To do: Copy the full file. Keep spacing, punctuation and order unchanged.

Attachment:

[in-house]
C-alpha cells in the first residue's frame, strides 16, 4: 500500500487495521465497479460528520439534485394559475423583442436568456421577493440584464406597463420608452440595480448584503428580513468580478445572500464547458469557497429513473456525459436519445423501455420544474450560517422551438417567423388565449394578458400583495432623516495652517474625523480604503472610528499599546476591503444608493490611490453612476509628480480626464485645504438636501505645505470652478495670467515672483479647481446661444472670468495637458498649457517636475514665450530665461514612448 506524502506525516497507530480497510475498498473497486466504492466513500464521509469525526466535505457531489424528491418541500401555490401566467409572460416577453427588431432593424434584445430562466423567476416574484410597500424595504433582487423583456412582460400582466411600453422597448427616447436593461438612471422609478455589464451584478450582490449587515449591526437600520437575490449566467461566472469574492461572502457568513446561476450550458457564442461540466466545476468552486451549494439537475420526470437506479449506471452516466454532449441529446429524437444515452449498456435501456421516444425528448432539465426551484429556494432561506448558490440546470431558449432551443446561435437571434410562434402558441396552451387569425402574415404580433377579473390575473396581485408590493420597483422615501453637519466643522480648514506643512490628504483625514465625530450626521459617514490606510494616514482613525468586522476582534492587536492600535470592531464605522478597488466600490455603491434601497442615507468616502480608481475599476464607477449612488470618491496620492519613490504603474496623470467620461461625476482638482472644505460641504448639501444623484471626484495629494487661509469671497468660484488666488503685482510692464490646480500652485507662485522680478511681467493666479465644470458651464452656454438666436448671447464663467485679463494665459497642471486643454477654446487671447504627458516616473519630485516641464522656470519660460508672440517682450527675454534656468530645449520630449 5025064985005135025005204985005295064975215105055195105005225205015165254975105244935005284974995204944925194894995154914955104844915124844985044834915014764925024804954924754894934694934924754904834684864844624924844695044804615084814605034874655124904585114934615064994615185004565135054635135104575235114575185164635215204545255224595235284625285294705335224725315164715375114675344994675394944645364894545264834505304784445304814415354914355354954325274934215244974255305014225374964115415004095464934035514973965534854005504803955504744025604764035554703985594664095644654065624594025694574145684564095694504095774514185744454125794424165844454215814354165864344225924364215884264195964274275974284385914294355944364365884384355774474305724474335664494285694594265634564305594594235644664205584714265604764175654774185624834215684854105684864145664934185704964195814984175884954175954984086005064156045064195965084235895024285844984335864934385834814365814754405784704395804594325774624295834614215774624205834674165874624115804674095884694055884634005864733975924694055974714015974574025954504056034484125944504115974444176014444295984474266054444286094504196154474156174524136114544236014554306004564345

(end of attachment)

[in-house]
C-alpha cells in the first residue's frame, strides 16, 4: 500500500487495521465497479460528520439534485394559475423583442436568456421577493440584464406597463420608452440595480448584503428580513468580478445572500464547458469557497429513473456525459436519445423501455420544474450560517422551438417567423388565449394578458400583495432623516495652517474625523480604503472610528499599546476591503444608493490611490453612476509628480480626464485645504438636501505645505470652478495670467515672483479647481446661444472670468495637458498649457517636475514665450530665461514612448 506524502506525516497507530480497510475498498473497486466504492466513500464521509469525526466535505457531489424528491418541500401555490401566467409572460416577453427588431432593424434584445430562466423567476416574484410597500424595504433582487423583456412582460400582466411600453422597448427616447436593461438612471422609478455589464451584478450582490449587515449591526437600520437575490449566467461566472469574492461572502457568513446561476450550458457564442461540466466545476468552486451549494439537475420526470437506479449506471452516466454532449441529446429524437444515452449498456435501456421516444425528448432539465426551484429556494432561506448558490440546470431558449432551443446561435437571434410562434402558441396552451387569425402574415404580433377579473390575473396581485408590493420597483422615501453637519466643522480648514506643512490628504483625514465625530450626521459617514490606510494616514482613525468586522476582534492587536492600535470592531464605522478597488466600490455603491434601497442615507468616502480608481475599476464607477449612488470618491496620492519613490504603474496623470467620461461625476482638482472644505460641504448639501444623484471626484495629494487661509469671497468660484488666488503685482510692464490646480500652485507662485522680478511681467493666479465644470458651464452656454438666436448671447464663467485679463494665459497642471486643454477654446487671447504627458516616473519630485516641464522656470519660460508672440517682450527675454534656468530645449520630449 5025064985005135025005204985005295064975215105055195105005225205015165254975105244935005284974995204944925194894995154914955104844915124844985044834915014764925024804954924754894934694934924754904834684864844624924844695044804615084814605034874655124904585114934615064994615185004565135054635135104575235114575185164635215204545255224595235284625285294705335224725315164715375114675344994675394944645364894545264834505304784445304814415354914355354954325274934215244974255305014225374964115415004095464934035514973965534854005504803955504744025604764035554703985594664095644654065624594025694574145684564095694504095774514185744454125794424165844454215814354165864344225924364215884264195964274275974284385914294355944364365884384355774474305724474335664494285694594265634564305594594235644664205584714265604764175654774185624834215684854105684864145664934185704964195814984175884954175954984086005064156045064195965084235895024285844984335864934385834814365814754405784704395804594325774624295834614215774624205834674165874624115804674095884694055884634005864733975924694055974714015974574025954504056034484125944504115974444176014444295984474266054444286094504196154474156174524136114544236014554306004564345